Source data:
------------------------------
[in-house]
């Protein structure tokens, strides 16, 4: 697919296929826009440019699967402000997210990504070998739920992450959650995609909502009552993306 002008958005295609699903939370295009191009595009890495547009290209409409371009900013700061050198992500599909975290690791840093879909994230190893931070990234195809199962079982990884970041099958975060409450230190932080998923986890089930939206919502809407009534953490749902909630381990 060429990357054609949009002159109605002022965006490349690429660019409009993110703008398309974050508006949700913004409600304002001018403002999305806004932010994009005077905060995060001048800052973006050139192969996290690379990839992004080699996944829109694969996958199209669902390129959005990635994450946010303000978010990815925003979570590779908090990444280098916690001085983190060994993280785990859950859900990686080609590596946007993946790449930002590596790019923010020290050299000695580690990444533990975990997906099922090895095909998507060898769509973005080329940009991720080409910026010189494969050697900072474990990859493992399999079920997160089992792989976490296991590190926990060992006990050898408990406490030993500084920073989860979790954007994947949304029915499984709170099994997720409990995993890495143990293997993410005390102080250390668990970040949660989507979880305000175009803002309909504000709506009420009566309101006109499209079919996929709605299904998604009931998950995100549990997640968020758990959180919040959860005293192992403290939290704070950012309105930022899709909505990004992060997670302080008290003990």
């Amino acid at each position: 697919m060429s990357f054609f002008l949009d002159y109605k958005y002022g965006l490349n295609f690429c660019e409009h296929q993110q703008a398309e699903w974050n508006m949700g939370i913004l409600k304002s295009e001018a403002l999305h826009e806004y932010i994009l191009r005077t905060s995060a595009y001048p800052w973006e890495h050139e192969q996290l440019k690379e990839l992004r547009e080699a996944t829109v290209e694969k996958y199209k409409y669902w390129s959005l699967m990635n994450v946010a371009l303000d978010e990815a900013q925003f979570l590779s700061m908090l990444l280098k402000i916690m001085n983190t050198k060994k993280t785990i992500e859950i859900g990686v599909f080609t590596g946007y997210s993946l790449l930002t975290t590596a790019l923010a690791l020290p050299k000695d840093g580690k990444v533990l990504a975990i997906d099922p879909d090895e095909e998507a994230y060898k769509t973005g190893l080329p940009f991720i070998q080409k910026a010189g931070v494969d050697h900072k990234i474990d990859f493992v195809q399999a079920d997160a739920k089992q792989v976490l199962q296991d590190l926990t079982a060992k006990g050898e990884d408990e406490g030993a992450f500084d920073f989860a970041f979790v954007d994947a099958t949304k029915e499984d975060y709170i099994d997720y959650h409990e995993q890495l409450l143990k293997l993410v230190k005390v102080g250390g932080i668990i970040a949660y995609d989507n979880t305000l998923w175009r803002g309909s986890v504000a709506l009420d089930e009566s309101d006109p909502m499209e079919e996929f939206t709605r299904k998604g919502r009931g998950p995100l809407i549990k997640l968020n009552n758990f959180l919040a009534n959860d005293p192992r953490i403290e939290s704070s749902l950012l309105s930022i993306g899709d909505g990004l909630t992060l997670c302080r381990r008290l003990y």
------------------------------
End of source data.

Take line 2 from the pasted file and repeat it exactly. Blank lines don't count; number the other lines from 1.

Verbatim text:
């Protein structure tokens, strides 16, 4: 697919296929826009440019699967402000997210990504070998739920992450959650995609909502009552993306 002008958005295609699903939370295009191009595009890495547009290209409409371009900013700061050198992500599909975290690791840093879909994230190893931070990234195809199962079982990884970041099958975060409450230190932080998923986890089930939206919502809407009534953490749902909630381990 060429990357054609949009002159109605002022965006490349690429660019409009993110703008398309974050508006949700913004409600304002001018403002999305806004932010994009005077905060995060001048800052973006050139192969996290690379990839992004080699996944829109694969996958199209669902390129959005990635994450946010303000978010990815925003979570590779908090990444280098916690001085983190060994993280785990859950859900990686080609590596946007993946790449930002590596790019923010020290050299000695580690990444533990975990997906099922090895095909998507060898769509973005080329940009991720080409910026010189494969050697900072474990990859493992399999079920997160089992792989976490296991590190926990060992006990050898408990406490030993500084920073989860979790954007994947949304029915499984709170099994997720409990995993890495143990293997993410005390102080250390668990970040949660989507979880305000175009803002309909504000709506009420009566309101006109499209079919996929709605299904998604009931998950995100549990997640968020758990959180919040959860005293192992403290939290704070950012309105930022899709909505990004992060997670302080008290003990």